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Physician Practice Perspectives

The number of solo and small practices continues to dwindle in the U.S., and the pace of consolidation is expected to quicken in the next few years as uncertainty and change continue to pressure independent practices. A number of factors are impacting the bottom line of small practices and physicians, including the high cost of medical malpractice insurance, the demands of health information technology, flat reimbursement rates from Medicare and Medicaid, and the potential for those flat rates to be reduced if a practice doesn’t meet quality reporting benchmarks.


Concierge medicine is still a niche industry, but in an era of decreasing reimbursements and increasing government regulation, it has become a more attractive option for some physicians running a small practice. The concierge business model, which operates under several names including “direct pay,” has been around for 20 years and once catered to wealthy clients in affluent urban and suburban areas. But changes in the way small practices operate—and the proliferation of high-deductible health plans—is prompting physicians and consumers to give the model a second look.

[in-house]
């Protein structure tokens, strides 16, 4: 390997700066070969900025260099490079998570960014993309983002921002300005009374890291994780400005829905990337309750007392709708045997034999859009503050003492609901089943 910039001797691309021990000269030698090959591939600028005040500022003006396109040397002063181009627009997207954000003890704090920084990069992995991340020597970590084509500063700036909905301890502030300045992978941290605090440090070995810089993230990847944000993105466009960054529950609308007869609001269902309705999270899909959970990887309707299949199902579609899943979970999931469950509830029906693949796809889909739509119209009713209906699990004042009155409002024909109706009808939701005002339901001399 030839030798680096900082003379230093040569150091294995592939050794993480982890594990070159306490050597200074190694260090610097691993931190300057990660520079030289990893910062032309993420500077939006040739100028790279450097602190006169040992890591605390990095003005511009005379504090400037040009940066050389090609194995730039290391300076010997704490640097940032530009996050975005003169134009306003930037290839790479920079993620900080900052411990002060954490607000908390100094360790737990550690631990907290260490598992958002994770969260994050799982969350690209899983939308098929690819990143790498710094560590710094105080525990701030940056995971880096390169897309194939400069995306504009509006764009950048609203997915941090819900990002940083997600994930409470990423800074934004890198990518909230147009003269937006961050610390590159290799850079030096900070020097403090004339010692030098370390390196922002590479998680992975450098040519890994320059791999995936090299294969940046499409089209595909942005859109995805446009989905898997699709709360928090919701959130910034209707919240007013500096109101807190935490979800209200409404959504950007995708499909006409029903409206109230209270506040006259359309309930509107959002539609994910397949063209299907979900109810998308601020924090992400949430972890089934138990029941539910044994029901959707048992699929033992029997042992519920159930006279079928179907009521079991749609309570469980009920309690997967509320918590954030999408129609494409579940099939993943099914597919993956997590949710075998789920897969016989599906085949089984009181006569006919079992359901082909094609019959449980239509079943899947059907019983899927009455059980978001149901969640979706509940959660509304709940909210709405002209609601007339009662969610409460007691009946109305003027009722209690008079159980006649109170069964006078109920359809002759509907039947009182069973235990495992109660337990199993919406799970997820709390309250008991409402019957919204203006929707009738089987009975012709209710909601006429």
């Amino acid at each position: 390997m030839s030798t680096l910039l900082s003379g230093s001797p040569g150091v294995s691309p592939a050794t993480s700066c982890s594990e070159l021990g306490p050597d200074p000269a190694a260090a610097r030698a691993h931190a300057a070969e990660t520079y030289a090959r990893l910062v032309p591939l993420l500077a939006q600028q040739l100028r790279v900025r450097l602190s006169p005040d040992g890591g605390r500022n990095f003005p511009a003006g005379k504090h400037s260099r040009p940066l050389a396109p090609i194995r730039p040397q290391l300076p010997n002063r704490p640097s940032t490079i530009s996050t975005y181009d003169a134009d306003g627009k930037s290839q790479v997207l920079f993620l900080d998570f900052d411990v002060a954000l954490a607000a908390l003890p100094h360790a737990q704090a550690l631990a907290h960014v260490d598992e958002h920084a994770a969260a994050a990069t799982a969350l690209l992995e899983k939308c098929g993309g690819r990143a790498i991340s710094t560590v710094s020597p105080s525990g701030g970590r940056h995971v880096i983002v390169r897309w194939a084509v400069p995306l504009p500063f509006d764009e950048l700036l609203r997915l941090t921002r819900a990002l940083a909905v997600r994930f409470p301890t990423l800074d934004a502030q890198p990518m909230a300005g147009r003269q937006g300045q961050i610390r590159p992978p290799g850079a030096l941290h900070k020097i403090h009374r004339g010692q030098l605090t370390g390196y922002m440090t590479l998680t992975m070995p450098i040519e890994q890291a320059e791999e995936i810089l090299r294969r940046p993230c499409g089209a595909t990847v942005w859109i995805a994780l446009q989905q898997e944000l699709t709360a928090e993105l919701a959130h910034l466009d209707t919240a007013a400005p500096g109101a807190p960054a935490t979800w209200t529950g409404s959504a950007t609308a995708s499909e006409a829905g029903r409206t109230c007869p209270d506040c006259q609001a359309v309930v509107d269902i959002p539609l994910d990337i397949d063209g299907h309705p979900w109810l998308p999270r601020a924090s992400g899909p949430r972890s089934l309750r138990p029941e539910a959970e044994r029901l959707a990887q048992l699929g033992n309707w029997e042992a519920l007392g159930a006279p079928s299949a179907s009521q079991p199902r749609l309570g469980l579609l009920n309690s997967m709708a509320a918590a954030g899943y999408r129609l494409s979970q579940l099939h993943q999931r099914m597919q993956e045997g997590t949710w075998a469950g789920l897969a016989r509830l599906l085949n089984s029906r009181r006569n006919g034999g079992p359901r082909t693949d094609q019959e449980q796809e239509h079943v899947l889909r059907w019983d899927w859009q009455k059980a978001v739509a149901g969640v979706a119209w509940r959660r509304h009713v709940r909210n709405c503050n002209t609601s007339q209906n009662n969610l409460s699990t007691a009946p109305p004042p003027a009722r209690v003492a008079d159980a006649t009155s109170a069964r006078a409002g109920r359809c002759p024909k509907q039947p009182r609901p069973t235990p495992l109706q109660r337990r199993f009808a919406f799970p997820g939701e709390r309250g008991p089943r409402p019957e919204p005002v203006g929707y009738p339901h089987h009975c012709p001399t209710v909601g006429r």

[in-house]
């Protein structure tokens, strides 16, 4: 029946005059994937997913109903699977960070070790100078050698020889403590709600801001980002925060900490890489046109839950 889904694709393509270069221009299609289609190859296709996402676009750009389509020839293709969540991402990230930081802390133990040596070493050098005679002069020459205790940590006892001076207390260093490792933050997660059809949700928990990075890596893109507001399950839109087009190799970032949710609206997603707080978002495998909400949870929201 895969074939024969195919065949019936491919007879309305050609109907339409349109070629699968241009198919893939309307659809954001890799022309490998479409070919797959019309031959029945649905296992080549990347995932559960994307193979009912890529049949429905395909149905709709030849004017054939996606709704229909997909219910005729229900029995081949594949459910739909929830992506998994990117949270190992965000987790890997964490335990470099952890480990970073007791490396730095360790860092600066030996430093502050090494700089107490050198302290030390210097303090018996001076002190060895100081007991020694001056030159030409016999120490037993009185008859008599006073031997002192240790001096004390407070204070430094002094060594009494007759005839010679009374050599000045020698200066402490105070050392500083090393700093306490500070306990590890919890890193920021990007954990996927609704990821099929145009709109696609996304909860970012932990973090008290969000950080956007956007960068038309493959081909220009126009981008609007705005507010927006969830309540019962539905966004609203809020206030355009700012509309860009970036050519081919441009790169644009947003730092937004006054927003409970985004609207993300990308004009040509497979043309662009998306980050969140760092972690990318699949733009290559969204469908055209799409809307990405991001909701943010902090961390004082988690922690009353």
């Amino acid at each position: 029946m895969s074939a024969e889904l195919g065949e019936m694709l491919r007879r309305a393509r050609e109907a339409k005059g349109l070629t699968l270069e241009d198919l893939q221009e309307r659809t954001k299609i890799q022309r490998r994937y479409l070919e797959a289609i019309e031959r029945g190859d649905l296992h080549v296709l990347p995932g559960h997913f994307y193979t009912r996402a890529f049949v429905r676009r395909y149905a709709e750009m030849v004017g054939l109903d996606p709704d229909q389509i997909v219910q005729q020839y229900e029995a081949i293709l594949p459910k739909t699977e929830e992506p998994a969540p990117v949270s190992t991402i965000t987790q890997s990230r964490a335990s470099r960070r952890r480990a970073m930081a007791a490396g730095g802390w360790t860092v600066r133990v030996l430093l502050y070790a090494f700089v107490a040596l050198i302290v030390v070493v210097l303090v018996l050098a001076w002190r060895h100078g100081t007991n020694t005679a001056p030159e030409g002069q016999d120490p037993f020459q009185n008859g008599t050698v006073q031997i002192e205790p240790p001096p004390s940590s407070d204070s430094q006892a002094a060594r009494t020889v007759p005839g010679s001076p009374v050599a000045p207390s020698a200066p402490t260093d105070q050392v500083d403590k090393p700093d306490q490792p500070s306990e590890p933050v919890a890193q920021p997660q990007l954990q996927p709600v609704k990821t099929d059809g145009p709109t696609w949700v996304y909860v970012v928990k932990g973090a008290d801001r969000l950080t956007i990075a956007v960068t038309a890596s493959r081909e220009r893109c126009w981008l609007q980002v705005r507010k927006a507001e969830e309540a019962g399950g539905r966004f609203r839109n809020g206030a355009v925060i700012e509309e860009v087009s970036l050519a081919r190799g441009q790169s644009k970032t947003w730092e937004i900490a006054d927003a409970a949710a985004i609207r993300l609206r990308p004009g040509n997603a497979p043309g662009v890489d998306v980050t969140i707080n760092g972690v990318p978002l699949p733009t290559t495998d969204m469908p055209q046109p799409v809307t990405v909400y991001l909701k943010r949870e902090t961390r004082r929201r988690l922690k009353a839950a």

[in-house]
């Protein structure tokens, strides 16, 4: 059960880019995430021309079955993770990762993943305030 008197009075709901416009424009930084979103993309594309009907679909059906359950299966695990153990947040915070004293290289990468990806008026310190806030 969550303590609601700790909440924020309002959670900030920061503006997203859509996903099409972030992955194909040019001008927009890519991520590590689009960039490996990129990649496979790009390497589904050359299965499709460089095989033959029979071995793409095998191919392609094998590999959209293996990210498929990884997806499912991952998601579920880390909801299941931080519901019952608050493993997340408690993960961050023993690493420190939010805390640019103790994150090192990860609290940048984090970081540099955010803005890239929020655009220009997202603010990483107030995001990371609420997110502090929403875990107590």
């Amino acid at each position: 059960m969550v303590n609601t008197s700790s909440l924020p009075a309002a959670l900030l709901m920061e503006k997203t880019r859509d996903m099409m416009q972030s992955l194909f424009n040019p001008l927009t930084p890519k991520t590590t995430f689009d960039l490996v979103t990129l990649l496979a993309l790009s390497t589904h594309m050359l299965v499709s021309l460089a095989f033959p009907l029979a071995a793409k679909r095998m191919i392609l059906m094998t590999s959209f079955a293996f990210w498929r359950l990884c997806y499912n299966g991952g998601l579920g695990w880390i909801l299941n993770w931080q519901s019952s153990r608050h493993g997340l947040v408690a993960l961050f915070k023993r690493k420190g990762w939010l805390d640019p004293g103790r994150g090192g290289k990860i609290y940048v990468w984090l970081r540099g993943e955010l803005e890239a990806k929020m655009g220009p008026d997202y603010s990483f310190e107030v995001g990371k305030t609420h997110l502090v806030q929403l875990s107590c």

Physician practices are working with a new set of rules when it comes to engaging patients online and encouraging them to view their medical records, and the new Advancing Care Information (ACI) program has made some standards easier to reach than those under the meaningful use program that it replaced.
Under the revised rules for the Merit-based Incentive Payment System (MIPS), many minimum reporting thresholds under ACI are lower than those imposed under modified Stage 2 and Stage 3 meaningful use, and physicians are required to report on fewer measures using a more streamlined scoring system.


Physicians say communicating with patients online is still a challenge but that patients are becoming more comfortable with making appointments, refilling prescriptions, and asking follow-up questions through patient portals after appointments. Yet physicians are also discovering that having patients review their medical records—and try to decipher the clinical terms and codes within—can open up a whole new line of questioning.


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